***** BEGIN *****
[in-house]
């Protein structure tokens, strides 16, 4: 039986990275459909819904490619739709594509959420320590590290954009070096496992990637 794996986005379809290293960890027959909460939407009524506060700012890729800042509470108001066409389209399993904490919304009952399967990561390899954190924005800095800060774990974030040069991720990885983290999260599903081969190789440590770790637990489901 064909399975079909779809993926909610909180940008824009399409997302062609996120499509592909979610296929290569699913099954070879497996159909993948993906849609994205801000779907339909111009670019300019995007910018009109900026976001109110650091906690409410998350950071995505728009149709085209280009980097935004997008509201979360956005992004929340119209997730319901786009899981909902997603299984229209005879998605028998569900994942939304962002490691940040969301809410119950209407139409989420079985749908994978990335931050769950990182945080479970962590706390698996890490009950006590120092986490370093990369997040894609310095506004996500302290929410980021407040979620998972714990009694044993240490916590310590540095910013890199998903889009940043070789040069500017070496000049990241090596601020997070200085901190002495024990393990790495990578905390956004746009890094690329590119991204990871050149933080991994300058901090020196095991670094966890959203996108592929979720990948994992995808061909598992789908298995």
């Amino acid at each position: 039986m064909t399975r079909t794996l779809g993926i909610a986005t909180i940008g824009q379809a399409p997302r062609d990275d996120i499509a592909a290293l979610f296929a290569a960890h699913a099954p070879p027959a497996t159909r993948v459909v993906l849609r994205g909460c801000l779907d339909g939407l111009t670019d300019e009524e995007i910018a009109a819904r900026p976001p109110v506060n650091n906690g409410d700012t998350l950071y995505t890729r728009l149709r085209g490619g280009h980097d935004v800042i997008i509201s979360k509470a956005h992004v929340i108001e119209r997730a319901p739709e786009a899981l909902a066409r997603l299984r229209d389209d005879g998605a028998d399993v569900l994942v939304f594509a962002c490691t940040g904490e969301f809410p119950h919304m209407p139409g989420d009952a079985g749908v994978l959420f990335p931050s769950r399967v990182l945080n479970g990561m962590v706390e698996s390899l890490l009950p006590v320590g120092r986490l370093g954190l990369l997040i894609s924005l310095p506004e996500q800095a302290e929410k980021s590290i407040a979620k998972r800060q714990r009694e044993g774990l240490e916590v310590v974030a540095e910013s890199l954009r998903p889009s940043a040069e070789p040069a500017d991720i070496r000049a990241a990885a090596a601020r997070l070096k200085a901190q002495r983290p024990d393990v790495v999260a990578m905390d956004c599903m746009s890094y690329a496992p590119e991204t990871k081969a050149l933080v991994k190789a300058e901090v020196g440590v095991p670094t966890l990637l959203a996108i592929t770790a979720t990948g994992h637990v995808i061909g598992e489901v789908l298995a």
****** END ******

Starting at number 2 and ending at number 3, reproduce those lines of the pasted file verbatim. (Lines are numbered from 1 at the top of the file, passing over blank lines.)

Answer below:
């Protein structure tokens, strides 16, 4: 039986990275459909819904490619739709594509959420320590590290954009070096496992990637 794996986005379809290293960890027959909460939407009524506060700012890729800042509470108001066409389209399993904490919304009952399967990561390899954190924005800095800060774990974030040069991720990885983290999260599903081969190789440590770790637990489901 064909399975079909779809993926909610909180940008824009399409997302062609996120499509592909979610296929290569699913099954070879497996159909993948993906849609994205801000779907339909111009670019300019995007910018009109900026976001109110650091906690409410998350950071995505728009149709085209280009980097935004997008509201979360956005992004929340119209997730319901786009899981909902997603299984229209005879998605028998569900994942939304962002490691940040969301809410119950209407139409989420079985749908994978990335931050769950990182945080479970962590706390698996890490009950006590120092986490370093990369997040894609310095506004996500302290929410980021407040979620998972714990009694044993240490916590310590540095910013890199998903889009940043070789040069500017070496000049990241090596601020997070200085901190002495024990393990790495990578905390956004746009890094690329590119991204990871050149933080991994300058901090020196095991670094966890959203996108592929979720990948994992995808061909598992789908298995």
């Amino acid at each position: 039986m064909t399975r079909t794996l779809g993926i909610a986005t909180i940008g824009q379809a399409p997302r062609d990275d996120i499509a592909a290293l979610f296929a290569a960890h699913a099954p070879p027959a497996t159909r993948v459909v993906l849609r994205g909460c801000l779907d339909g939407l111009t670019d300019e009524e995007i910018a009109a819904r900026p976001p109110v506060n650091n906690g409410d700012t998350l950071y995505t890729r728009l149709r085209g490619g280009h980097d935004v800042i997008i509201s979360k509470a956005h992004v929340i108001e119209r997730a319901p739709e786009a899981l909902a066409r997603l299984r229209d389209d005879g998605a028998d399993v569900l994942v939304f594509a962002c490691t940040g904490e969301f809410p119950h919304m209407p139409g989420d009952a079985g749908v994978l959420f990335p931050s769950r399967v990182l945080n479970g990561m962590v706390e698996s390899l890490l009950p006590v320590g120092r986490l370093g954190l990369l997040i894609s924005l310095p506004e996500q800095a302290e929410k980021s590290i407040a979620k998972r800060q714990r009694e044993g774990l240490e916590v310590v974030a540095e910013s890199l954009r998903p889009s940043a040069e070789p040069a500017d991720i070496r000049a990241a990885a090596a601020r997070l070096k200085a901190q002495r983290p024990d393990v790495v999260a990578m905390d956004c599903m746009s890094y690329a496992p590119e991204t990871k081969a050149l933080v991994k190789a300058e901090v020196g440590v095991p670094t966890l990637l959203a996108i592929t770790a979720t990948g994992h637990v995808i061909g598992e489901v789908l298995a």